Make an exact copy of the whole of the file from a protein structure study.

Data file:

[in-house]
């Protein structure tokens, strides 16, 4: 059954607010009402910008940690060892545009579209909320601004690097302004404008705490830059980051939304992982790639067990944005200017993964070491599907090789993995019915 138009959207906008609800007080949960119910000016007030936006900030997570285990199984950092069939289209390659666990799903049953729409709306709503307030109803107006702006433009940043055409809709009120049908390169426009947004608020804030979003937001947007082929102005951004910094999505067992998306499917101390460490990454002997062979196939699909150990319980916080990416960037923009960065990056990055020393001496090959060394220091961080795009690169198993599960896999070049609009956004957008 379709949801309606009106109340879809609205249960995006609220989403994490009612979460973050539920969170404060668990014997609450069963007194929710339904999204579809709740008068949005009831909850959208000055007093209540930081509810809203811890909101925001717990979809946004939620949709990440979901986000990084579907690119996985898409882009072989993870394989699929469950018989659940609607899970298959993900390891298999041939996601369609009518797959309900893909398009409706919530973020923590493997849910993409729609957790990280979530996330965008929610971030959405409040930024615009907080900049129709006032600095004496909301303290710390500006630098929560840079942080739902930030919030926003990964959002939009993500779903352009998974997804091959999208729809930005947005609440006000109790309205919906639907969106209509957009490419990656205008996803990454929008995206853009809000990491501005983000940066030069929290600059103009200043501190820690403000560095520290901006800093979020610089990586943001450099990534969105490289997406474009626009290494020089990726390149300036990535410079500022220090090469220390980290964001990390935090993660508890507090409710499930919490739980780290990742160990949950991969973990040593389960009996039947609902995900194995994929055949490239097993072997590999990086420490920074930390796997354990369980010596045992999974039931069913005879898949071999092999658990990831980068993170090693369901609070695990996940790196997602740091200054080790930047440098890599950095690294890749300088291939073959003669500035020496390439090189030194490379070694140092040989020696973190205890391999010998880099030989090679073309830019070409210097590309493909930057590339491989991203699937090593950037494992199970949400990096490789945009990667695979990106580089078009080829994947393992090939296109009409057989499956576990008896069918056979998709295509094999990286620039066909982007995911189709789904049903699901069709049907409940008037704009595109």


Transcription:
[in-house]
């Protein structure tokens, strides 16, 4: 059954607010009402910008940690060892545009579209909320601004690097302004404008705490830059980051939304992982790639067990944005200017993964070491599907090789993995019915 138009959207906008609800007080949960119910000016007030936006900030997570285990199984950092069939289209390659666990799903049953729409709306709503307030109803107006702006433009940043055409809709009120049908390169426009947004608020804030979003937001947007082929102005951004910094999505067992998306499917101390460490990454002997062979196939699909150990319980916080990416960037923009960065990056990055020393001496090959060394220091961080795009690169198993599960896999070049609009956004957008 379709949801309606009106109340879809609205249960995006609220989403994490009612979460973050539920969170404060668990014997609450069963007194929710339904999204579809709740008068949005009831909850959208000055007093209540930081509810809203811890909101925001717990979809946004939620949709990440979901986000990084579907690119996985898409882009072989993870394989699929469950018989659940609607899970298959993900390891298999041939996601369609009518797959309900893909398009409706919530973020923590493997849910993409729609957790990280979530996330965008929610971030959405409040930024615009907080900049129709006032600095004496909301303290710390500006630098929560840079942080739902930030919030926003990964959002939009993500779903352009998974997804091959999208729809930005947005609440006000109790309205919906639907969106209509957009490419990656205008996803990454929008995206853009809000990491501005983000940066030069929290600059103009200043501190820690403000560095520290901006800093979020610089990586943001450099990534969105490289997406474009626009290494020089990726390149300036990535410079500022220090090469220390980290964001990390935090993660508890507090409710499930919490739980780290990742160990949950991969973990040593389960009996039947609902995900194995994929055949490239097993072997590999990086420490920074930390796997354990369980010596045992999974039931069913005879898949071999092999658990990831980068993170090693369901609070695990996940790196997602740091200054080790930047440098890599950095690294890749300088291939073959003669500035020496390439090189030194490379070694140092040989020696973190205890391999010998880099030989090679073309830019070409210097590309493909930057590339491989991203699937090593950037494992199970949400990096490789945009990667695979990106580089078009080829994947393992090939296109009409057989499956576990008896069918056979998709295509094999990286620039066909982007995911189709789904049903699901069709049907409940008037704009595109």